Time to grasp the nettle on bog conservation
Opinion: Turf-cutting derogations prevent biodiversity protection
‘It is a shameful fact that at least 30 per cent of these Special Areas of Conservation have already lost their core biodiversity value, thanks to continued turf-cutting during the two decades that politicians have refused to grasp this nettle.’
The National Peatlands Strategy, which is open for further public submissions until mid-April, ring-fences the 53 Special Areas of Conservation, designated for total conservation under the EU Habitats Directive. This will not please turf-cutters on these sites. But the prospect of EU fines of €25,000 a day for continuing to breach the directive has finally concentrated minds in Government Buildings.
The final draft is a substantial document from the National Parks and Wildlife Service (NPWS), overseen by the Peatlands Council, with inputs from a range of stakeholders; it presents a cleverly balanced series of policy shifts.
Minister for Arts, Heritage and the Gaeltacht Jimmy Deenihan is making a serious effort to bring the conflict about our bogs towards a satisfactory close. Whether he has done enough, or done it right, is a different matter.
It is a shameful fact that at least 30 per cent of these Special Areas of Conservation have already lost their core biodiversity value, thanks to continued turf-cutting during the two decades that politicians have refused to grasp this nettle. Despite Deenihan’s fighting words, back in 2011, that “we cannot tolerate people breaking the law”, the Government, like its predecessors, has often done just that.
Many more turf-cutters have been affected by the subsequent designation of a further 75 sites as National Heritage Areas (NHAs) under Irish, not EU, legislation. In a “radical reconfiguration” the new strategy hands a big gain to this lobby: continued turf extraction will now be permitted on 46 sites “de-designated” sites. This is a cute move in an election year.
Such a concession might have been expected to provoke fury across the whole conservation camp. But this is where the clever balancing act kicks in: the strategy also designates 25 entirely new NHAs. These sites cover a slightly greater area than the 46 they replace, and are also probably of rather higher quality.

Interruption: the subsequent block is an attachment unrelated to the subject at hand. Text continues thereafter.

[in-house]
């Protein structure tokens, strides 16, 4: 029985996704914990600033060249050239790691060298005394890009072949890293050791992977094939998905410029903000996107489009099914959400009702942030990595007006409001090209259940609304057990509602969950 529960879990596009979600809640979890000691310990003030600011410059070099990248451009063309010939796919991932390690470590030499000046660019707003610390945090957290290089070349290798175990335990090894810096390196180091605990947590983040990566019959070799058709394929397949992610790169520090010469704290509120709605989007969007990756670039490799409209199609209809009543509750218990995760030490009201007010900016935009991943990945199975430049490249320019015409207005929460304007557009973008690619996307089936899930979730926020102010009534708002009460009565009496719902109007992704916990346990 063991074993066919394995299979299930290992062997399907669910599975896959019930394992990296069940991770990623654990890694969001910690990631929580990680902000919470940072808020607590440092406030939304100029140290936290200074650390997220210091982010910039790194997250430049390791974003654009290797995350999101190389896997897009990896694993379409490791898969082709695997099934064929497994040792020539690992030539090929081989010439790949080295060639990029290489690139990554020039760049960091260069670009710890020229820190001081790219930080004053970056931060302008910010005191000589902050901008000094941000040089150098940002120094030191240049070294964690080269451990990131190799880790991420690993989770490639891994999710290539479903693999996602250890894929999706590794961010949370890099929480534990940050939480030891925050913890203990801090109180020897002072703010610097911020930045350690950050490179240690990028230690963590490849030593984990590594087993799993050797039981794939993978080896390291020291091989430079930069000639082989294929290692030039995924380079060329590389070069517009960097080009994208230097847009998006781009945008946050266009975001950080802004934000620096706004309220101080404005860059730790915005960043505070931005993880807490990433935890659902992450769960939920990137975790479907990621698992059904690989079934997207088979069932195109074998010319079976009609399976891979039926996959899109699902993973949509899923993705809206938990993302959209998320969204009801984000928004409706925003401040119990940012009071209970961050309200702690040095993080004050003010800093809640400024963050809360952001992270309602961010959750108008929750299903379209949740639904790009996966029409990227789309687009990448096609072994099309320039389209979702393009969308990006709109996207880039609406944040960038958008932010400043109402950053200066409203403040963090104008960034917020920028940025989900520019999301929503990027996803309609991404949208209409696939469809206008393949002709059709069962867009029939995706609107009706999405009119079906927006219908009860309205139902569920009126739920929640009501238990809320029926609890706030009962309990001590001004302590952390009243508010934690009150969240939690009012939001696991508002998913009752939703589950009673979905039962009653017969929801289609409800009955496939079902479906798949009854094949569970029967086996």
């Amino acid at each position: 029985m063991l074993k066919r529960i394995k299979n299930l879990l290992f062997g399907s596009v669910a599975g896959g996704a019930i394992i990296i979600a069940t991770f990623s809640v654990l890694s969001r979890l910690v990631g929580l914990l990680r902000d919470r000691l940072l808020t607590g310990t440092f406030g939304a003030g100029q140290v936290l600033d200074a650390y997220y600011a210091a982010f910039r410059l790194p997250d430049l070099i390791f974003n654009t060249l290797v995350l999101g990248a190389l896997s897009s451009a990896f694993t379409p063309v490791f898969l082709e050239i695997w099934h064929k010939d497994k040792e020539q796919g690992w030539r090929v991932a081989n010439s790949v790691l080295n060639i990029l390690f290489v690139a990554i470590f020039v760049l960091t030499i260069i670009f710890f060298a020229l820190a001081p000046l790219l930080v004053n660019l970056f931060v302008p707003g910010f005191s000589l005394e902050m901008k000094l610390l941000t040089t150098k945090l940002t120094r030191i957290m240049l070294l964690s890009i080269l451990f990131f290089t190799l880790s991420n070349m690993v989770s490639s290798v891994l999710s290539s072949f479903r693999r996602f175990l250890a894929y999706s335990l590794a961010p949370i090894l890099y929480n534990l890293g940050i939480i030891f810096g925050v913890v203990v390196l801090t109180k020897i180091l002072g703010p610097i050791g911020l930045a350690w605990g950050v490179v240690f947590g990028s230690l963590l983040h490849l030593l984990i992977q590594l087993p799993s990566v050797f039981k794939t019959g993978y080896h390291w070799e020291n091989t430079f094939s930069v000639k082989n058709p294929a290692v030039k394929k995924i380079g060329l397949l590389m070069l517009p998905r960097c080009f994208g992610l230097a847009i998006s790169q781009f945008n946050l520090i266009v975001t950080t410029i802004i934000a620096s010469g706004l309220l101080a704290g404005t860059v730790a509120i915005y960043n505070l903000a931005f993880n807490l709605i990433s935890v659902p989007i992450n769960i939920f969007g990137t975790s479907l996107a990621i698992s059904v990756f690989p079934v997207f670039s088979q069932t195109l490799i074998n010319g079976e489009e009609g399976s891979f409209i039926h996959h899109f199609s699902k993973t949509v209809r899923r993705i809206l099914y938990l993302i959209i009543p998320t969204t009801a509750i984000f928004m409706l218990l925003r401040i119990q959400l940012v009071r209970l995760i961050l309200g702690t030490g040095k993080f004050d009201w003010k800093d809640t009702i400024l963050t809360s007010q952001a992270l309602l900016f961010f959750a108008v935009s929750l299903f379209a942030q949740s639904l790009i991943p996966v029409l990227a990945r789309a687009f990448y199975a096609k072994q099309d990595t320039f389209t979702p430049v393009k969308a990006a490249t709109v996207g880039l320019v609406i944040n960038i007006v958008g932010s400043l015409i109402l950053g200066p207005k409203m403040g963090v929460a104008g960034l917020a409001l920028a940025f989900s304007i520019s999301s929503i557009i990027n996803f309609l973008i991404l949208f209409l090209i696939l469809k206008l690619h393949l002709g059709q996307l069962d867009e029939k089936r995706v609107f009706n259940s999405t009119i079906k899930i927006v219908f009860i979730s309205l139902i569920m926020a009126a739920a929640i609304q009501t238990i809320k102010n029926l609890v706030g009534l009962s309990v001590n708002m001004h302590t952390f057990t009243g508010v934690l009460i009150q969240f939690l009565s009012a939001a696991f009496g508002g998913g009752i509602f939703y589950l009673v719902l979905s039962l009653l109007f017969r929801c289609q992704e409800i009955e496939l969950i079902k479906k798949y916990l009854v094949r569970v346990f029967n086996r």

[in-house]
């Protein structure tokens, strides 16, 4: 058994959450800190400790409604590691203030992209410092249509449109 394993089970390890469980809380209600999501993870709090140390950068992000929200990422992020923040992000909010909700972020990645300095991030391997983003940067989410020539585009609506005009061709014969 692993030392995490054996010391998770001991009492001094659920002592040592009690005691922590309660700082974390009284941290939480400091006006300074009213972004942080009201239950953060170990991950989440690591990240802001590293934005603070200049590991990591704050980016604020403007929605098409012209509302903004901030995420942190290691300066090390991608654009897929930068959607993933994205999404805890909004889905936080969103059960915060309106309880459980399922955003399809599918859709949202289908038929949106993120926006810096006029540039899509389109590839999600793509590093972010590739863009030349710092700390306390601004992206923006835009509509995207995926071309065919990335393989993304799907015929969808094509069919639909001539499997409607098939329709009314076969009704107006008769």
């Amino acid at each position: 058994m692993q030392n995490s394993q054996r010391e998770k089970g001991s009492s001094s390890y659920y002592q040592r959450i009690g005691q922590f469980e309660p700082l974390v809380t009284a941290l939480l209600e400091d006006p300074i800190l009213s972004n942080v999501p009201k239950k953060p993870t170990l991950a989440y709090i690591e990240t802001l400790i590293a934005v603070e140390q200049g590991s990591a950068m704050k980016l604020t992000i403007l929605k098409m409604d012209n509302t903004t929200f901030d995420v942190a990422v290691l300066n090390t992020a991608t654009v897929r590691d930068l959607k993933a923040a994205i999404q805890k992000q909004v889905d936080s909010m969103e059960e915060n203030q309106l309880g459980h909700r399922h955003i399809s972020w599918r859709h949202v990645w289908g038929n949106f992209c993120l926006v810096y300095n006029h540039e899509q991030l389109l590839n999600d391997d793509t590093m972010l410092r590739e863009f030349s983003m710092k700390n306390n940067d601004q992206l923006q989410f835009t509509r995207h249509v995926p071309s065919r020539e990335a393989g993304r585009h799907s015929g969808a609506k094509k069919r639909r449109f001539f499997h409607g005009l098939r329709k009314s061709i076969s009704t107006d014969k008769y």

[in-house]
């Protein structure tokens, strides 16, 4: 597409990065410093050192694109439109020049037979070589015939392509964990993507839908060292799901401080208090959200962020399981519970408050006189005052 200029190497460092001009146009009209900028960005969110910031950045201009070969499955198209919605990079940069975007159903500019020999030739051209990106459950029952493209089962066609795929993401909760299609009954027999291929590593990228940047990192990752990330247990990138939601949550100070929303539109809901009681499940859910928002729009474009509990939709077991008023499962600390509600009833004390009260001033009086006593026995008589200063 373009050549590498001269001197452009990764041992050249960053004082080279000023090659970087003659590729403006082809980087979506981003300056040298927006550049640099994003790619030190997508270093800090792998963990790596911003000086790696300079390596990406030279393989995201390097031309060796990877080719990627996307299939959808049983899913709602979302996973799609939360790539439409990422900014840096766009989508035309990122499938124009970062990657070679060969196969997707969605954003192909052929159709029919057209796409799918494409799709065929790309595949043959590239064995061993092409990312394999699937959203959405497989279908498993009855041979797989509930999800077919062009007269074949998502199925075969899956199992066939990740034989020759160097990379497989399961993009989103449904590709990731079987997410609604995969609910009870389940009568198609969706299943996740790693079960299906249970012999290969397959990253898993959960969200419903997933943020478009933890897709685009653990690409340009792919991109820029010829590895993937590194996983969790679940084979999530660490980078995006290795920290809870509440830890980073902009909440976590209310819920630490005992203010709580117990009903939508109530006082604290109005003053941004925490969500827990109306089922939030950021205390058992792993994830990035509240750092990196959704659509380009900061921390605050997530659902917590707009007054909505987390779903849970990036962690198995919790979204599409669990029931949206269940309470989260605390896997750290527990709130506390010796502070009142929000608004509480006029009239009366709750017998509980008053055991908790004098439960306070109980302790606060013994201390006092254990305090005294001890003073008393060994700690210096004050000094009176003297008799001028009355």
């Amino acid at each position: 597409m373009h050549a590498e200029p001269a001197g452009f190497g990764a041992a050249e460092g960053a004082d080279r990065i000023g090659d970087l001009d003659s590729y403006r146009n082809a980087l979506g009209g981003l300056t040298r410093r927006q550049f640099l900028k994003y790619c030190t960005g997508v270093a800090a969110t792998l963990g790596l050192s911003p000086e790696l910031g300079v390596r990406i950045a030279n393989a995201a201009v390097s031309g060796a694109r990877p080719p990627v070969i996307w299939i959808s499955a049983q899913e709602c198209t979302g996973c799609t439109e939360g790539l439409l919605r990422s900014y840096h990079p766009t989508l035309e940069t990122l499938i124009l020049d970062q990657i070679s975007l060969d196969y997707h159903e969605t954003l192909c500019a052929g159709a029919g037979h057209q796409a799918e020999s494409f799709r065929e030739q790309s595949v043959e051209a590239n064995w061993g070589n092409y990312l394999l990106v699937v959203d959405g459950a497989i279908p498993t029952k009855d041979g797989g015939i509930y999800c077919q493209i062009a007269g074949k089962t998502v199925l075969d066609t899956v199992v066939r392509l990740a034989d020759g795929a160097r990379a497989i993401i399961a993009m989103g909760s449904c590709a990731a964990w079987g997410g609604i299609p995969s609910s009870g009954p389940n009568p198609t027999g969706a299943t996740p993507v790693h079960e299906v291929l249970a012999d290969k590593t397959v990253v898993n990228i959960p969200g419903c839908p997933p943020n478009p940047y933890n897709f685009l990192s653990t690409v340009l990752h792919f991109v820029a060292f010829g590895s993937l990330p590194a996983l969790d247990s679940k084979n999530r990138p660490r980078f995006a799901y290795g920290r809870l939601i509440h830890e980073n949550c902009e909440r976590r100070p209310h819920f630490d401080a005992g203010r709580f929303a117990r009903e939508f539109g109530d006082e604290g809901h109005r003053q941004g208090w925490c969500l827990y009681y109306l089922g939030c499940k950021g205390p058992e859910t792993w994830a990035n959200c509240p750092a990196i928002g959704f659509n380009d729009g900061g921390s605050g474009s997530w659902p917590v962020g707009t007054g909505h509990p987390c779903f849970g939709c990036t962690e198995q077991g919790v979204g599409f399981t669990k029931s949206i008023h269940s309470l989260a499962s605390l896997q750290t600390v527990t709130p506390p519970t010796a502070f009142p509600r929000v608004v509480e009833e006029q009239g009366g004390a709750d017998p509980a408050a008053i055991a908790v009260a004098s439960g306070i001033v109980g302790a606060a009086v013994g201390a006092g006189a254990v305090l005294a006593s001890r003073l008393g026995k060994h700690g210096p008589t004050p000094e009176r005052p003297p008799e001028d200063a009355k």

Some groups, mostly notably An Taisce, remain fiercely critical, arguing that all turf extraction impacts negatively on climate change. Other environmentalists feel these proposals represent valuable gains for biodiversity.
The new NHAs, while not officially announced yet, are understood to be mostly on Bord na Móna (BNM) property. The BNM locations tick two further boxes for the Minister. Private turf-cutters will not be a problem there. And a complaint from their sector, that BNM has paid no price for its destruction of our bogs over many years, loses some sting.
A win-win outcome, then, for most domestic turf cutters, most private turf contractors and most conservationists? Not really, or not yet.
Our bogs contribute much more than turf to the nation. These benefits include water and air quality; flood and erosion control; benefits to fisheries, and tourism; diverse recreational activities; our landscapes’ beauty; archaeology and cultural heritage; wildlife and biodiversity; and climate change mitigation through carbon storage.
The trouble is that sharp conflicts have arisen between those who want to exploit different goods and services, at least in their more extreme expressions.
The most radical turf-cutters – a minority – want to continue extraction wherever traditional rights exist, despite the compensation and relocation currently on offer. But such unregulated extraction will destroy the resource it exploits and its benefits to us.
Conversely, some conservationists fail to recognise the needs and traditions of the communities associated with our bogs. The NPWS simply did not have the vision, skills and resources necessary to engage positively and creatively with local stakeholders at the outset in the 1990s. Failure to do so has created the mess this strategy tries to address.
Democratic politics is supposed to resolve such conflicts in the common good. But our politicians mostly prefer to fudge, pretending to please everybody while serving very few people well. Síle de Valera’s notorious 1999 “derogation” from the habitats directive, which permitted extraction for 10 years after the SACs were designated, was a classic, and ecologically disastrous, example.
There is a danger that the new strategy may be repeating the same mistake. Continued private extraction will be permitted until 2017 at the 36 “original” NHAs still so designated. That is, until European, local and national elections are all over. Deenihan’s own further “derogation” could critically degrade the very qualities that made these sites worth designating.
After 20 years of great damage to local communities and to rare and precious landscapes we should not be taking further risks like this. Revisions will be considered up to April 18th, so it’s not too late to make your voice heard, on any side of this debate.
Paddy Woodworth is the author of Our Once and Future Planet: Restoring the World in the Climate Change Century